The more things change, the more they stay the same. And the more the leaves change, the more the Santa Barbara music scene offers a healthy cross-section of live acts for music fans. Indeed, as we slip into the colder months, we have both classic sounds-Lou Reed, Gladys Knight, Paul Simon-and newer fare such as Abijah, TV on the Radio, and Xiu Xiu, to help us make the transition.
Inventor of “that freight train sound”-a six-beat rhythm that has infiltrated pop and rock songs for decades-Bo Diddley can claim quite a stake in music history, especially considering that the guy only has one Top 20 hit. That shouldn’t detract from his repertoire of memorable songs, including “Pretty Thing,” “Mona,” “Who Do You Love?,” and “You Can’t Judge a Book by Its Cover.” Diddley will be playing alongside blues guitarist Alvin Youngblood Hart and vocalist Ruthie Foster.
Mon., Sep.25, 8pm, Lobero Theatre, 963-0761 or lobero.com
From solo country hits like “Lady” to cult favorite cuts with various band projects like “Just Dropped In,” Rogers has proven to be a versatile mainstay of the music scene. What really makes him stand apart from his contemporaries, however, is the impact he’s made on pop culture. After all, he didn’t star in all those The Gambler movies for you to just ignore him.
Wed., Sep.27, 8pm, Chumash Casino, (800) 585-3737 or chumashcasino.com
TV on the Radio
With their latest album Return to Cookie Mountain having hit shelves this summer, this five-man group is making another attempt at gaining the world-wide recognition they deserve. TV on the Radio create vast, unique soundscapes from harmonies and guitars that makes one question exactly what constitutes a rock group. New York-based big beat group Gang Gang Dance opens.
Wed. Sep.27, 8pm, SOhO, 962-7776 or sohosb.com
Just when you think you’ve heard all of the Bob Marley relatives to join in the family business, another one comes to town. This one-the original Marley’s nephew-scored an international reggae hit with “Revelation” and consequently earned notices as one of Jamaica’s rising pop stars. He’ll play along with long-lived reggae band Dub Station.
Wed., Sep.27, 8pm, SOhO, 962-7776 or sohosb.com
Del Tha Funky Homosapien
Known for sampling the classiest of sources and incorporating humor into his rap, Del Tha Funky Homosapien has managed to set himself apart from his colleagues-including cousin Ice Cube-by taking a more light-hearted approach to the genre. Mike Relm, Bukue One, A-Plus, and Rebelution will also perform.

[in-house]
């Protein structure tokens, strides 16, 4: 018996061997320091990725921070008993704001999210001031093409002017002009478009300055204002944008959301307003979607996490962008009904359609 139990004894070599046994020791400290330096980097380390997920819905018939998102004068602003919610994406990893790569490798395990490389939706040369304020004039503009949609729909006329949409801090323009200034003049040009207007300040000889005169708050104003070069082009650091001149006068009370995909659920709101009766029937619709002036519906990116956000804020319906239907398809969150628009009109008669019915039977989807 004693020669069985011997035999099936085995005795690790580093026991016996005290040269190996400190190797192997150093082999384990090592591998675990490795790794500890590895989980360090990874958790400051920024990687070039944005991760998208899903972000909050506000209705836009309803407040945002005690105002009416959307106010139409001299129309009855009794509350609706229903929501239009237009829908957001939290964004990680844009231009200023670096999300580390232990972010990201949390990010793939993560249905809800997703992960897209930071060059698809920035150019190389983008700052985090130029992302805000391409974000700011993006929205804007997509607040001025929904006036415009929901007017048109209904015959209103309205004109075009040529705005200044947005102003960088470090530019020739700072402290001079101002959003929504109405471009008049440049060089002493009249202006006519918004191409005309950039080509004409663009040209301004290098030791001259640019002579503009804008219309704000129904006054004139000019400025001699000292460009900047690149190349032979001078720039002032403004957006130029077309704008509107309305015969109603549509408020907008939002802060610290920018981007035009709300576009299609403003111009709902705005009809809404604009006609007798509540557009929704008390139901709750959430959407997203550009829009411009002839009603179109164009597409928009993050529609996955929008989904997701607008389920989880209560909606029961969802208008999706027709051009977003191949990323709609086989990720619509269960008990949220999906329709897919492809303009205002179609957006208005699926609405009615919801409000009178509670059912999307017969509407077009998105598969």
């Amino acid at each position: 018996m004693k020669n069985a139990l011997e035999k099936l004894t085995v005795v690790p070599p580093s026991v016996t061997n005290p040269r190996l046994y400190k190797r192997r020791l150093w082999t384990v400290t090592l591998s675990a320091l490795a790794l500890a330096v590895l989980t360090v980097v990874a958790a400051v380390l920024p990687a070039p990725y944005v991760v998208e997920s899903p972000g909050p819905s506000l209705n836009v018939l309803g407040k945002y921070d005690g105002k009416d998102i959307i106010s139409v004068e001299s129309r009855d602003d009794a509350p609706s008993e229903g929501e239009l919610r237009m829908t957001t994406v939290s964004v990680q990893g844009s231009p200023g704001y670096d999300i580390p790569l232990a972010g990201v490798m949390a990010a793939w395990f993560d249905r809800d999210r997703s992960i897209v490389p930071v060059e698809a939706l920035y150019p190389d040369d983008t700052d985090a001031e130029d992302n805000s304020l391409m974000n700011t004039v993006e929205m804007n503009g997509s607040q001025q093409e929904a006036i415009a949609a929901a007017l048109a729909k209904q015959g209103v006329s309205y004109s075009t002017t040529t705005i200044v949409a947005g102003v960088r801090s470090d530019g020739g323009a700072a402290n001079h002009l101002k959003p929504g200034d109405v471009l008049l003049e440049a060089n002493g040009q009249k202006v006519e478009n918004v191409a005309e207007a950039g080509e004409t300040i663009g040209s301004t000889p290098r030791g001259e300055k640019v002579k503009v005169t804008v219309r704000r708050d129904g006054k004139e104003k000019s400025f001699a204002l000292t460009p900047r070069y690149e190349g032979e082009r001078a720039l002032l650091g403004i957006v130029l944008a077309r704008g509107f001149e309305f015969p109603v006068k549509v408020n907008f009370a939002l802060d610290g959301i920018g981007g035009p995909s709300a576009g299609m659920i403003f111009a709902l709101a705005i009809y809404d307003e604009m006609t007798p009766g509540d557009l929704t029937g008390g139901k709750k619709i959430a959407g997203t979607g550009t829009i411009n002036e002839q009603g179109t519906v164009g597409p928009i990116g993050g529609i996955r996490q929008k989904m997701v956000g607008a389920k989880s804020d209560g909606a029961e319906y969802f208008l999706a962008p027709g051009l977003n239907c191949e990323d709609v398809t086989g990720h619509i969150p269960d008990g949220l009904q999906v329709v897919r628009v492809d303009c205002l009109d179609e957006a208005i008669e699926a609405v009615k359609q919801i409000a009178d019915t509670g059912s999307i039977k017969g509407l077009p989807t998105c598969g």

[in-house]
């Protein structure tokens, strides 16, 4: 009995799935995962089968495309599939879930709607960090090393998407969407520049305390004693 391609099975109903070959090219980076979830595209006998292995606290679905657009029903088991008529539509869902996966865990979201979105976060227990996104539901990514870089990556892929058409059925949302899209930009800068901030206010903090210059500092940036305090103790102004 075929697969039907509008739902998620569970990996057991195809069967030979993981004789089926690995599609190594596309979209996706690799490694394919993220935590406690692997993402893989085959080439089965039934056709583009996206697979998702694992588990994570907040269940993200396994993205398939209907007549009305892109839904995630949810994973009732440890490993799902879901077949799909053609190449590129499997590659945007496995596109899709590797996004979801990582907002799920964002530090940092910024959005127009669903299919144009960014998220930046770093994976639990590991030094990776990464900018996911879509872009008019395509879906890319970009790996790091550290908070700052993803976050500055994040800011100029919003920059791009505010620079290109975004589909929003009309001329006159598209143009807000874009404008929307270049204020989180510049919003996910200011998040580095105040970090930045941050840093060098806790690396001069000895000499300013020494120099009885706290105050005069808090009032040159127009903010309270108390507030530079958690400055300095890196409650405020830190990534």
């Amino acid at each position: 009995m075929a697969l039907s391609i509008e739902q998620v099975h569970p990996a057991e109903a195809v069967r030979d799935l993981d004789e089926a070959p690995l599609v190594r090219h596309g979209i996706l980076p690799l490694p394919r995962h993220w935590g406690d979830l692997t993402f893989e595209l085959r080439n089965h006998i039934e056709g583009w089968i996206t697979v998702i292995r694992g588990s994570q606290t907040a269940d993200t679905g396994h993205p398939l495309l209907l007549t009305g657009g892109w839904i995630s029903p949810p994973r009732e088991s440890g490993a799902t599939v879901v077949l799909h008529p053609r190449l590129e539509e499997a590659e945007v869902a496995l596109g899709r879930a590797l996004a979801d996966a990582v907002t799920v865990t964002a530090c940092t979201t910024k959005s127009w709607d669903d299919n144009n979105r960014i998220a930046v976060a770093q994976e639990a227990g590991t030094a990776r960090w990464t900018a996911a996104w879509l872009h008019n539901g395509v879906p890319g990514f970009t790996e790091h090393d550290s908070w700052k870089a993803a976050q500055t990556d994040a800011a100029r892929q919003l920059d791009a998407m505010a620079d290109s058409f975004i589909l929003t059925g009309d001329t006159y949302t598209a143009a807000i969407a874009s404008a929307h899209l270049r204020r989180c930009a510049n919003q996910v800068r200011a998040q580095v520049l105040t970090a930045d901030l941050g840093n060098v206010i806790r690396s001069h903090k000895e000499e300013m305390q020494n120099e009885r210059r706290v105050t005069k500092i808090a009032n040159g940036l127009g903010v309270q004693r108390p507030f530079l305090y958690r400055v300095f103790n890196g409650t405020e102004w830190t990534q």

Thu., Sep.28, Velvet Jones, 965-8676 or velvet-jones.com
Ventura Hillsides Music Festival
This year’s benefit for the Ventura Land Conservancy will feature Michael McDonald, Jackson Browne, Crosby Loggins and the Lead Birds, and an up-and-coming singer named Brett Dennen, who was namechecked by John Mayer in a recent Rolling Stone article as a being the artist he can’t stop listening to.
Sat., Sep.30, 1pm, Arroyo Verde Park in Ventura, venturahillsides.org
Cherry Poppin’ Daddies
During a time when the music of grandpa-grandma generation had become cool again, the Cherry Poppin’ Daddies performed under a name that most of us were too embarrassed to mention in front of said senior generation. Nonetheless, if you like swing, these guys are your thing.
Thu., Oct. 5, 9pm, SOhO, 962-7776 or sohosb.com
The Chico rock foursome, who recently dropped their first album in three years, comes to Santa Barbara to rock with their characteristic twang. Mother Hips embraces the legacy of California rock by incorporating the sounds of everyone from Merle Haggard to the Beach Boys.
Fri., Oct. 6, 9pm, SOhO, 962-7776 or sohosb.com
Easily one of the most influential figures in pop music history, Paul Simon doesn’t need an introduction. If you haven’t heard of him by now, then you’re probably too busy with your victrola to attend a concert anyway.
Sat., Oct. 7, 7pm, S.B. Bowl, 583-8700 or sbbowl.com